COVID19’s Big Strike on Immigration- written by Zinnia Manchanda

When Immigration (COVID-19 Response) Amendment Bill first referenced in a Radio New Zealand article at 7:23pm on 4th May 2020, by the next morning on 5th May, there was already mass hysteria sweeping the migrant community scrambling for answers. As the day went on, we received more information, the Bill was published and it passed its First Reading.

6th May 2020. Today.

As I write this at 9:00am, reading the technical and the non-technical version of the Bill, it is clear how much this will change the immigration scene, even if its only for 12 months.

Not a dull moment in this industry when Labour is in power!

Lets deep dive. This Bill proposes to amend the Immigration Act 2009 to create more flexibility and ease with which large cohorts of applications can be treated and give the government power to be nimble enough to respond to the unique pressures placed by the pandemic.

In the words of the Immigration Minister:

 “The Bill will enable the government to amend visa conditions for groups of people, extend visas for groups of people for varying periods of time (enabling processing to be staggered), stop people overseas from making visa applications while it is not possible to travel to New Zealand due to border restrictions, and provide the ability to refuse entry to people who are deemed to hold a visa”

The original Immigration Act has provisions that were made when New Zealand had a much smaller migrant population, which makes it “clunky”! To put that into perspective, as of 27th April 2020, NZ had:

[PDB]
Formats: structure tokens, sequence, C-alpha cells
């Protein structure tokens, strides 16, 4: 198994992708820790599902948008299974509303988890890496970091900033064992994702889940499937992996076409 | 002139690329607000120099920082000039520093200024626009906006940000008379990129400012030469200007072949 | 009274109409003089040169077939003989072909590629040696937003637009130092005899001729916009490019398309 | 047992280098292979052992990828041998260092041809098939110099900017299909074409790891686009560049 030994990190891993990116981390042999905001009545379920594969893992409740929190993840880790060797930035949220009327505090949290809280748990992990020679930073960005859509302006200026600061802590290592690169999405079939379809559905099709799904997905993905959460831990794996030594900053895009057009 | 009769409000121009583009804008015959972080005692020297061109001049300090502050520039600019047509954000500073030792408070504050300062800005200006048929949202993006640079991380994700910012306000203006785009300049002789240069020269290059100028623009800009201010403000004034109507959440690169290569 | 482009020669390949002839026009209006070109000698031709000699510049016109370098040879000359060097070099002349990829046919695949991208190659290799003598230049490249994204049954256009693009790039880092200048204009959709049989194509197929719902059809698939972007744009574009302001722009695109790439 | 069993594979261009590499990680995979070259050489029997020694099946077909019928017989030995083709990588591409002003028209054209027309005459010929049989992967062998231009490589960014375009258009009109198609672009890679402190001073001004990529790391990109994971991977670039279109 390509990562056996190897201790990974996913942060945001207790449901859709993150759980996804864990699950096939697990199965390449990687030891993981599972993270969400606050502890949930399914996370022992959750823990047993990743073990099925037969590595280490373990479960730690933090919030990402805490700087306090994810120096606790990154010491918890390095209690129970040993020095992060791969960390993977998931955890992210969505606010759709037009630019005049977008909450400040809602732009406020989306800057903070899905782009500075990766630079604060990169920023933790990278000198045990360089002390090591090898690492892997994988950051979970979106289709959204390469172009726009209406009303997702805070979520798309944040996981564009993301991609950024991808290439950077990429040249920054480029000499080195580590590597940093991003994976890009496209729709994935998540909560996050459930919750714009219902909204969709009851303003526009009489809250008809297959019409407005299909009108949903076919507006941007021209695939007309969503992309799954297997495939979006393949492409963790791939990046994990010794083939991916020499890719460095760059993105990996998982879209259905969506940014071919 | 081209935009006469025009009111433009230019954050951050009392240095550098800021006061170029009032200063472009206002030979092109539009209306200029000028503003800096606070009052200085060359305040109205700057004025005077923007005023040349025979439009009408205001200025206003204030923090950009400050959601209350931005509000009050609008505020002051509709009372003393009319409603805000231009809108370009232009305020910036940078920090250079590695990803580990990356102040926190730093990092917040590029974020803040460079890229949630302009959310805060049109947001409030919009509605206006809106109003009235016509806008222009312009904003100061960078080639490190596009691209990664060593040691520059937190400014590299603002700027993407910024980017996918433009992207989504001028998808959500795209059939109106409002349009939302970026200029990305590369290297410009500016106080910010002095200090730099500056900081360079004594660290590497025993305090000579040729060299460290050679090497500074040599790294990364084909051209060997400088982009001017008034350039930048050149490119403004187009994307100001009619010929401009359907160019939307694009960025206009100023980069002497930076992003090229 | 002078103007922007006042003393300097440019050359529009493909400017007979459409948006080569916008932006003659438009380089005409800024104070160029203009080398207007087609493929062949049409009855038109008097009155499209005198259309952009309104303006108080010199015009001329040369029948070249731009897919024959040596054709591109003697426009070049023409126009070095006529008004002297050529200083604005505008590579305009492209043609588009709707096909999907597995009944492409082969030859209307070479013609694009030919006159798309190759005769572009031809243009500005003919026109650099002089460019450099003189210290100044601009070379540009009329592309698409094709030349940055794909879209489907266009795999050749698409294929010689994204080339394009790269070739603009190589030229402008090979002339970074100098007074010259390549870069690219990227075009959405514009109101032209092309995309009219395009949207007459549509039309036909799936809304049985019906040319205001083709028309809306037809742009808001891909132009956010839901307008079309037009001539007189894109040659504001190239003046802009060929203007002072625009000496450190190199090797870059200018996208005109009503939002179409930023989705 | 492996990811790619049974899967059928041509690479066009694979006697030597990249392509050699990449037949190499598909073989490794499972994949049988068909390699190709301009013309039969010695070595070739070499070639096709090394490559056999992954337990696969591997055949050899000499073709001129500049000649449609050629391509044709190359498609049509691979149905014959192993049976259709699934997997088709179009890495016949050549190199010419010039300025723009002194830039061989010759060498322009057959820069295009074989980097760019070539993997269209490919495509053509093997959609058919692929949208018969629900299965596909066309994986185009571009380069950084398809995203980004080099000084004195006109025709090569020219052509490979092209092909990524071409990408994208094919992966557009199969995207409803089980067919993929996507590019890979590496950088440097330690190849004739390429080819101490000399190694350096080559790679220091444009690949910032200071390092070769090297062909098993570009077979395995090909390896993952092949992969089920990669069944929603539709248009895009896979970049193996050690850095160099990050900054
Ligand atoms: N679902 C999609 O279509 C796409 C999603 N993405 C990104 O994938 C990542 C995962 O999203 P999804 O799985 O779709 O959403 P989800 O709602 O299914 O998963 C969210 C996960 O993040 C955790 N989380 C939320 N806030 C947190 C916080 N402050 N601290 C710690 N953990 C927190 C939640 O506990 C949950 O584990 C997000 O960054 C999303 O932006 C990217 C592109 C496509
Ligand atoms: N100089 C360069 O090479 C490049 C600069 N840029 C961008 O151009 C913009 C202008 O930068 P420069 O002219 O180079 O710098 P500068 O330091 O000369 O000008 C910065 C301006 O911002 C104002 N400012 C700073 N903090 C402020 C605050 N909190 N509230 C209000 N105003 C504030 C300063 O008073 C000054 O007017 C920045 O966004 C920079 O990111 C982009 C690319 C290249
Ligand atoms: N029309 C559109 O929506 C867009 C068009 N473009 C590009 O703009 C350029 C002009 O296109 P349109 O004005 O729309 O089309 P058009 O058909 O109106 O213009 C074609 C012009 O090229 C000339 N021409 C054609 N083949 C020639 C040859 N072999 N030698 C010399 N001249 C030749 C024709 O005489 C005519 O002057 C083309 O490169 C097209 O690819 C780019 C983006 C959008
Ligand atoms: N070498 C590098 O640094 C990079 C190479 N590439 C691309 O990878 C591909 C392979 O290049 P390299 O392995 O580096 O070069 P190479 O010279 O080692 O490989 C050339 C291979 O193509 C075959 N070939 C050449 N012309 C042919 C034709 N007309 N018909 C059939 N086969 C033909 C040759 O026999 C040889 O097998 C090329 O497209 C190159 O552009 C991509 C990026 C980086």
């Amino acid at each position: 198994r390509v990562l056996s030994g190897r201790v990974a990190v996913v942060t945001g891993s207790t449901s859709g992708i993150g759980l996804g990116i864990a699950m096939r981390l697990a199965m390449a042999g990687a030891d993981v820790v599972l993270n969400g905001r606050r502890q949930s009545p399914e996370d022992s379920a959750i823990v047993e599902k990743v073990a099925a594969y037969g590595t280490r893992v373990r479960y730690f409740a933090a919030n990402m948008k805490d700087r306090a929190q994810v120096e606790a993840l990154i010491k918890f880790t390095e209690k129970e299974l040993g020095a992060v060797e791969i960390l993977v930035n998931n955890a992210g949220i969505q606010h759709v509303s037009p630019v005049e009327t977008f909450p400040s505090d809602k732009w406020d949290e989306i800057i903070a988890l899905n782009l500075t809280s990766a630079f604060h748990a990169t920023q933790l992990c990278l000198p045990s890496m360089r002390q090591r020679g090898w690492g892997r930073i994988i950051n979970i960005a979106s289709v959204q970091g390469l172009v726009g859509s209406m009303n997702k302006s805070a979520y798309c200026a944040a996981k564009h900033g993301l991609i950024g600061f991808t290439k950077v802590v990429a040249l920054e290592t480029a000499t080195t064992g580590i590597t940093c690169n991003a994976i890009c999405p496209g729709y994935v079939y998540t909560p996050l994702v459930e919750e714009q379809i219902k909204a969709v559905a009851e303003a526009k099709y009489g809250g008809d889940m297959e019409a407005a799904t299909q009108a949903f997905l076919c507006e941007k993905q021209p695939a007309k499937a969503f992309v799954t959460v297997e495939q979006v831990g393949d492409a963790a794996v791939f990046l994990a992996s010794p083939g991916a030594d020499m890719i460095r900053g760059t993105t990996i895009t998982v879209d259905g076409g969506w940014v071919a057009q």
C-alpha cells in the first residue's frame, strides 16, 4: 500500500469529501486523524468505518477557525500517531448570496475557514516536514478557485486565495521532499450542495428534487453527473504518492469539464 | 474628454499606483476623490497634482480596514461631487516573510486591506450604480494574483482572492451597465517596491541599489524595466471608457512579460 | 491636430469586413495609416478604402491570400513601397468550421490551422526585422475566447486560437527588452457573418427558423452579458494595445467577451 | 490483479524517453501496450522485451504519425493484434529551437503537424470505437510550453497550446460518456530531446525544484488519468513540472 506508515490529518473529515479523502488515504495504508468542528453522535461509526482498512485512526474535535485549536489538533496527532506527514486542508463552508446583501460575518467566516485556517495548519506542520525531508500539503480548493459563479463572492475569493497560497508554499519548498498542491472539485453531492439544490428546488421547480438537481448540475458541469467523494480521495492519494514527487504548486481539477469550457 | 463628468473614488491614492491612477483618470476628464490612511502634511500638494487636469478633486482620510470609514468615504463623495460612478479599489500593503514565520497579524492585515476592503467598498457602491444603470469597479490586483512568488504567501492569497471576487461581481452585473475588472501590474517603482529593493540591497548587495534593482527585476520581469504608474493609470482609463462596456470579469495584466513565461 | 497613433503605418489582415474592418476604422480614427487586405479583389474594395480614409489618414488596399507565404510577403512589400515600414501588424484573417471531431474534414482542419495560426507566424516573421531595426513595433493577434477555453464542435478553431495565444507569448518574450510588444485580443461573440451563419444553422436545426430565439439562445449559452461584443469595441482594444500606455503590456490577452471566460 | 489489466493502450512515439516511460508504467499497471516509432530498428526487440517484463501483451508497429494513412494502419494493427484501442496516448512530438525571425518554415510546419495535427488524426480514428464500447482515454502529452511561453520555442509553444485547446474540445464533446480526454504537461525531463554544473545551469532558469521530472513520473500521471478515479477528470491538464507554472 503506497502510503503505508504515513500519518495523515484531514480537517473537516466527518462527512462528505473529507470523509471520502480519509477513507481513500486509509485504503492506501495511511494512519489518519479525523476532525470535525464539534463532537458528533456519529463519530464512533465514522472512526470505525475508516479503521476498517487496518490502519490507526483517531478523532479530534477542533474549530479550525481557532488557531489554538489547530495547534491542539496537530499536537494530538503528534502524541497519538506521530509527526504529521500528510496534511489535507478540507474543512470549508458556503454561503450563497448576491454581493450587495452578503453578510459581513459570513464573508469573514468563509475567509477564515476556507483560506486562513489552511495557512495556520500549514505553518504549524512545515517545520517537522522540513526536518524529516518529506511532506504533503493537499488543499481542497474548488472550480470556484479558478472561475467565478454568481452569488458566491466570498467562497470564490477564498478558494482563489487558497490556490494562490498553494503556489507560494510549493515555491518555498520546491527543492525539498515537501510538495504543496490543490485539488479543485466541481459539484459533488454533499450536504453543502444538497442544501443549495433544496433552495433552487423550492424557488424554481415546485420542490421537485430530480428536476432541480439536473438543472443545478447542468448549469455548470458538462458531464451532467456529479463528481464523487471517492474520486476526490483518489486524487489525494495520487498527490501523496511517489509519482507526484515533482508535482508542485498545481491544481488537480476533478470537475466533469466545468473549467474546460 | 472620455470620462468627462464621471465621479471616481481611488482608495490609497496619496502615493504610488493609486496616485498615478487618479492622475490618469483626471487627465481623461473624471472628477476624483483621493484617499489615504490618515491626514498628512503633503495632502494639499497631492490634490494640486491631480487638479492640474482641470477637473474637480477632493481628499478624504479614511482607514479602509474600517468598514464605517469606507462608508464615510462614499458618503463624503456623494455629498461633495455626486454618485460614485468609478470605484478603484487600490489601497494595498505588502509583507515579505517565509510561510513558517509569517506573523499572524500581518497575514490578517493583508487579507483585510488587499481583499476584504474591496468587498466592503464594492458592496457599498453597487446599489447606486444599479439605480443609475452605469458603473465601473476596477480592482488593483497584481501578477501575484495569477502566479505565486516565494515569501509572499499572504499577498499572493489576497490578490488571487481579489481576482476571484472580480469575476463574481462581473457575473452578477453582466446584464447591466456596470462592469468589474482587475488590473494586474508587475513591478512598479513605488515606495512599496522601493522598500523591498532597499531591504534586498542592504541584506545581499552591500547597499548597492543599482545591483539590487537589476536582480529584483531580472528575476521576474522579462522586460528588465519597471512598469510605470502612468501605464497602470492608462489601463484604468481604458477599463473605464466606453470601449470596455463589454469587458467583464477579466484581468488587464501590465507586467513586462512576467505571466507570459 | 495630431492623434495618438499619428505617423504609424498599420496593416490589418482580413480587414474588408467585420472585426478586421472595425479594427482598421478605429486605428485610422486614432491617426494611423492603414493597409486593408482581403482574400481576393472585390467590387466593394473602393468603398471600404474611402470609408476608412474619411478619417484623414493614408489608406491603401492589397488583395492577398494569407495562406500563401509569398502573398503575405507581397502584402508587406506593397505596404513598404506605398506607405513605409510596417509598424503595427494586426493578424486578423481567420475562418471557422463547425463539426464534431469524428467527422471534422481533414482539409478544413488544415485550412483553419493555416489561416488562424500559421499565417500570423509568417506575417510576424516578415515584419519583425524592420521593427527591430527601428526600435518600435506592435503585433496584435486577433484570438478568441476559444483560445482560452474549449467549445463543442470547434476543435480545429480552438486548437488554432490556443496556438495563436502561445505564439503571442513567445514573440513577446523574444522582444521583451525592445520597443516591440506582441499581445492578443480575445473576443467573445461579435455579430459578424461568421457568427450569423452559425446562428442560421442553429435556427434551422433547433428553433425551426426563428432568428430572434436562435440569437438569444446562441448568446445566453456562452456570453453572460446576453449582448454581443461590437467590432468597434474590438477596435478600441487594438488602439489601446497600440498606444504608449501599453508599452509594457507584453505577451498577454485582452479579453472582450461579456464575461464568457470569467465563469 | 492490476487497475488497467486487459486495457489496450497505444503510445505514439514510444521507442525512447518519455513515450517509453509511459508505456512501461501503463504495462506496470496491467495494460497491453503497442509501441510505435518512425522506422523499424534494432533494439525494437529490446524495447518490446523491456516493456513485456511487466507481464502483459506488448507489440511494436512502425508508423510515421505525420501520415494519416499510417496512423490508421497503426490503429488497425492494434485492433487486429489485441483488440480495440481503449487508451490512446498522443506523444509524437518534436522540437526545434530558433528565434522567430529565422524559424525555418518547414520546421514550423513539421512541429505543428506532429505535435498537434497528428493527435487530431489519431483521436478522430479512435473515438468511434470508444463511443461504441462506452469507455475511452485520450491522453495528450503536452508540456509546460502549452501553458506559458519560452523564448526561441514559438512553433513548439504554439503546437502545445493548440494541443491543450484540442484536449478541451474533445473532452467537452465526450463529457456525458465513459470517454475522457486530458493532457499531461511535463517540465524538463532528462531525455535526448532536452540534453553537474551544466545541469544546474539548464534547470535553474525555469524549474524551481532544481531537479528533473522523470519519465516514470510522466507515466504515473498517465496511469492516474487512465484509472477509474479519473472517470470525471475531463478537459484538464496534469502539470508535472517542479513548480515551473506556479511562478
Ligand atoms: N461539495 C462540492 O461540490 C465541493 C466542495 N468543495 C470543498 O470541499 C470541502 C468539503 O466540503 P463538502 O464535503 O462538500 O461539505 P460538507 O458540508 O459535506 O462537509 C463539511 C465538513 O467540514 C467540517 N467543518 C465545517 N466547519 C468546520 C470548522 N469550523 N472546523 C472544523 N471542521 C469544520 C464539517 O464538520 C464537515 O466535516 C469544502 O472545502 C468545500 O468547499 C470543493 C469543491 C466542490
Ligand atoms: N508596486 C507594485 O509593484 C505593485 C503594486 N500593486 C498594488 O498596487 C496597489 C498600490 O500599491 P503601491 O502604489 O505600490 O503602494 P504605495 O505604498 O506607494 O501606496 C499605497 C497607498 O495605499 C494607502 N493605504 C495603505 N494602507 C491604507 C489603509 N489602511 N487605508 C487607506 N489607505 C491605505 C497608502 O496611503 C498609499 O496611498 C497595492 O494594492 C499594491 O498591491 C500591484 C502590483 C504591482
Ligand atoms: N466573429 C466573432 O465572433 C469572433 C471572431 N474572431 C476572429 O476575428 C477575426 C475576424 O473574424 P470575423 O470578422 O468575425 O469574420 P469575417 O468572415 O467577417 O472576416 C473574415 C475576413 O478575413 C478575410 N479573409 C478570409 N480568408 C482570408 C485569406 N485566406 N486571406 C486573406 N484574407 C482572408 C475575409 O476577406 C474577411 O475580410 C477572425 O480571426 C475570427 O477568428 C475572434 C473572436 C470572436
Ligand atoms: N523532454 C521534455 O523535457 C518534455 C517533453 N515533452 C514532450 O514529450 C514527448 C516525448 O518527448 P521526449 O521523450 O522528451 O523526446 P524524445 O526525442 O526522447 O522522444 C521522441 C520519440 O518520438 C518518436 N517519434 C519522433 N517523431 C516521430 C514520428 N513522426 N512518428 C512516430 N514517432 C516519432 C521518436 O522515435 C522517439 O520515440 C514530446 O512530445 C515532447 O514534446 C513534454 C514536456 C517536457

– 350,000 temporary visa holders onshore

– impacted by Covid19 are 200,400 on work visas, 74,800 on student visas, 56,500 on visitor visas

In the space of 2.5 months from 3rd Feb, INZ received a whopping 63,000 offshore visa applications who cannot travel to NZ (unless they qualify for border exemptions).

INZ’s ability to process visas has been heavily disrupted. It’s simply not practical for the Government to deal with every application individually when the issues for many large groups are the same – makes sense to tackle them together! The Bill aims to fix that.

Of the 8 powers introduced, which I delve into shortly, most can only be used for Covid19 response and automatically cancel after 12 months.

Largely, it looks to be that this Bill has the best interests of onshore migrants at its heart. Yes, offshore applications and some EOIs can no longer be submitted, but it’s not for long (3 months). One piece that will cause a large amount of relief for those that only recently went through the rigmarole of getting a visa approved and then couldn’t travel by the expiry date – is extensions these dates.

This does not change status quo – borders remain shut to all temporary visa holders, unless exempted. What it aims to do is allow more certainty and peace of mind to visa holders that when borders do open, or more exemption cohorts are announced in due course, their visa isn’t slipping away in the meantime.

The Bill is expected to receive Royal Assent on 14 May 2020 and come into force the next day.

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